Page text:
What's Worth Watching: Tennis doc Althea on PBS for Friday Sept. 4 and more for Saturday Sept. 5

Matt Roush
29 Jul 1950 --- Original caption: 7/29/1950-New York, NY- Althea Gibson, negro tennis player, works out for the first time at Forest Hills today, at the West Side Tennis Club, and will probably play in the National Open starting August 25th. Miss Gibson, if she does play, will be the first Negro to enter the tournament and to be allowed to play. There has been a great deal of controversy and public attention over this matter in the past month. Althea is shown here at practice. --- Image by © Bettmann/CORBIS
Bettmann/CORBIS

Althea ( Friday, Sept. 4, 9/8c, PBS, check local listings at pbs.org)

"Aggressive" is the word you most often hear used to describe the play of pioneering tennis star Althea Gibson, whose tragic success story is told in a fascinating American Masters biography. (The series, which typically profiles performing-arts figures, broke form last year with a personal history of Billie Jean King. This film may be even more overdue and worthwhile.) Gibson was known for playing tough—"She basically scared the hell out of a lot of the girls," notes one observer—a style reflecting her upbringing in Harlem, where her father treated her like a boy and from where she had to fight her way into the more genteel culture of tennis.

Gibson was the first African-American to break the color barrier and win, after initial setbacks, at Wimbledon and the U.S. Nationals (now the U.S. Open) in the late 1950s. Celebrated with her own New York parade, and appearances on TV including What's My Line? and Edward R. Murrow's Person to Person (both excerpted here), Gibson found her triumphs clouded by financial troubles, as hers was an era when there no money to be made in championship tennis. She eventually turned to golf, and even cut a few albums, but having chosen not to leverage her fame during the civil-rights struggles of the 1960s, this very private person slid into poverty and obscurity. Attending a Championship Day at the U.S. Open in her later years, she was turned away, unrecognized and shattered. Althea should do much to restore her rightful legend. It's a perfect diversion for when you need to take a break from ESPN's coverage of this year's Open and reflect on who laid the foundation for today's ruling class.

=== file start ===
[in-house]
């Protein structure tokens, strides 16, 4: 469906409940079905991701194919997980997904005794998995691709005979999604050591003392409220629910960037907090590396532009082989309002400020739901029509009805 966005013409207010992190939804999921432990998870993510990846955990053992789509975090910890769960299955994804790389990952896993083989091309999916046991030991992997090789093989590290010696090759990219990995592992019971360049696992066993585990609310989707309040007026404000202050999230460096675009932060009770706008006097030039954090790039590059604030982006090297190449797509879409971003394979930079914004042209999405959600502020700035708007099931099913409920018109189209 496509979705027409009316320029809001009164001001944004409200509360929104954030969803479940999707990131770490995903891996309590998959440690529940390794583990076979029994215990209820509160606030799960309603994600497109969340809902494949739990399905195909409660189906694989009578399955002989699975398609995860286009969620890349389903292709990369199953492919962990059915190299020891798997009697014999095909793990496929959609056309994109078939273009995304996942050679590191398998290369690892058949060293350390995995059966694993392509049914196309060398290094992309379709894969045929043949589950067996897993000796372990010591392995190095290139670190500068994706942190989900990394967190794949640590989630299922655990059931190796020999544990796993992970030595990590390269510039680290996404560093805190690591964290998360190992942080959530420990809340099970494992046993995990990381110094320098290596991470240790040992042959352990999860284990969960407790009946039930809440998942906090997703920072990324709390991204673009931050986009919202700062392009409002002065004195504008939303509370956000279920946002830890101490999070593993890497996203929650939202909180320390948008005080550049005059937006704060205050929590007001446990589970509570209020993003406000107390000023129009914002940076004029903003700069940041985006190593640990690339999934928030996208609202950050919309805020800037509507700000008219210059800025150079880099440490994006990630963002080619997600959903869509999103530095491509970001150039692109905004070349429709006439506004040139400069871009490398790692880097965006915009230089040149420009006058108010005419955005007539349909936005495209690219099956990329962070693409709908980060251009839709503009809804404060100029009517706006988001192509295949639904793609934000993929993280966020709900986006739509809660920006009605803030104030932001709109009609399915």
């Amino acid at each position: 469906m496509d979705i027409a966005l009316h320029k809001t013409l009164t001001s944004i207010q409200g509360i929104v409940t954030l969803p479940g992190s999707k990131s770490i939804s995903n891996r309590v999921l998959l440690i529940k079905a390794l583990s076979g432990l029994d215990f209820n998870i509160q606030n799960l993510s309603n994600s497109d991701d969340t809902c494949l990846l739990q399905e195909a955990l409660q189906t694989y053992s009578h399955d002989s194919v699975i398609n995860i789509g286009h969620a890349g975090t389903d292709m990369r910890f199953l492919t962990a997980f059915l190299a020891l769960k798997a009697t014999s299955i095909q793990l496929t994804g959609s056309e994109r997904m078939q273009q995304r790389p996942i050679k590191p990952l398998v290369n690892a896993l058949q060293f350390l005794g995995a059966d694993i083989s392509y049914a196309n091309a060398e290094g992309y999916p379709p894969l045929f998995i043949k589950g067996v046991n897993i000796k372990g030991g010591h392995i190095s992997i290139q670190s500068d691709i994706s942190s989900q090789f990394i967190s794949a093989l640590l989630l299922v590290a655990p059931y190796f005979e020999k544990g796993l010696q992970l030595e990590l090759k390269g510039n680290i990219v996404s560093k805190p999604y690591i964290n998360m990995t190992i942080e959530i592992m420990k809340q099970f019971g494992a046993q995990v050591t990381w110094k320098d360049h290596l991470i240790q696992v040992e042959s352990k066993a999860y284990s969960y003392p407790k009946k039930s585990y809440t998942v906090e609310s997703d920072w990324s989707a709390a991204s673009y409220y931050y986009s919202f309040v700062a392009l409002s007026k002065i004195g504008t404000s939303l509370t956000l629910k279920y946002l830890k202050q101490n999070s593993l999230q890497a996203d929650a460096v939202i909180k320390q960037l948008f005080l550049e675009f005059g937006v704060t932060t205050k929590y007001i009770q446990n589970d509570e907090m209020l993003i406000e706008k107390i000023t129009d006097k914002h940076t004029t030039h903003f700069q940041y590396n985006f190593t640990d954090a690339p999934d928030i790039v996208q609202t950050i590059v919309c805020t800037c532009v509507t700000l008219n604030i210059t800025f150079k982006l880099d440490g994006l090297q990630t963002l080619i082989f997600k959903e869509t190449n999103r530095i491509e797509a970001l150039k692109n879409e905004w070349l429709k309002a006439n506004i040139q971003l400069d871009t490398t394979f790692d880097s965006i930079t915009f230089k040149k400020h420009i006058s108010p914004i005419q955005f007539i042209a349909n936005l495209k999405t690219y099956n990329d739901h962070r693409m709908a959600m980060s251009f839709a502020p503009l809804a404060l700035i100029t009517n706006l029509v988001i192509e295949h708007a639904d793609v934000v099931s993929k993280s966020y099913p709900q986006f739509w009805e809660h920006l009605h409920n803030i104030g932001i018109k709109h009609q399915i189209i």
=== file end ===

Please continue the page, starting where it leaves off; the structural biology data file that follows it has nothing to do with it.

Also Saturday
Blunt Talk 9/8c, Starz
While the boss is away, the staff will play. Walter is court-ordered to attend AA meetings, leaving his staff alone for the weekend.

Saturday Sports
U.S. Open Tennis 11am/10c and 7/6c, ESPN2, Early-round play
College Football noon/11am c, ESPN, Stanford at Northwestern
MLB Baseball 1/noon c, Fox Sports 1, Rays at Yankees
PGA Tour Golf 2:30/1:30c, Golf Channel, Deutsche Bank Championship
College Football 3:30/2:30c, CBS, Louisville vs. Auburn
College Football 3:30/2:30c, ESPN, Penn State vs. Temple
College Football 3:30/2:30c, Fox ,Virginia at UCLA
MLB Baseball 4/3c, Fox Sports 1, Pirates at Cardinals
College Football 7/6c, ESPN, Arizona State vs. Texas A&M
College Football 7:30/6:30c, NBC, Texas at Notre Dame
College Football 8/7c, ABC, Wisconsin vs. Alabama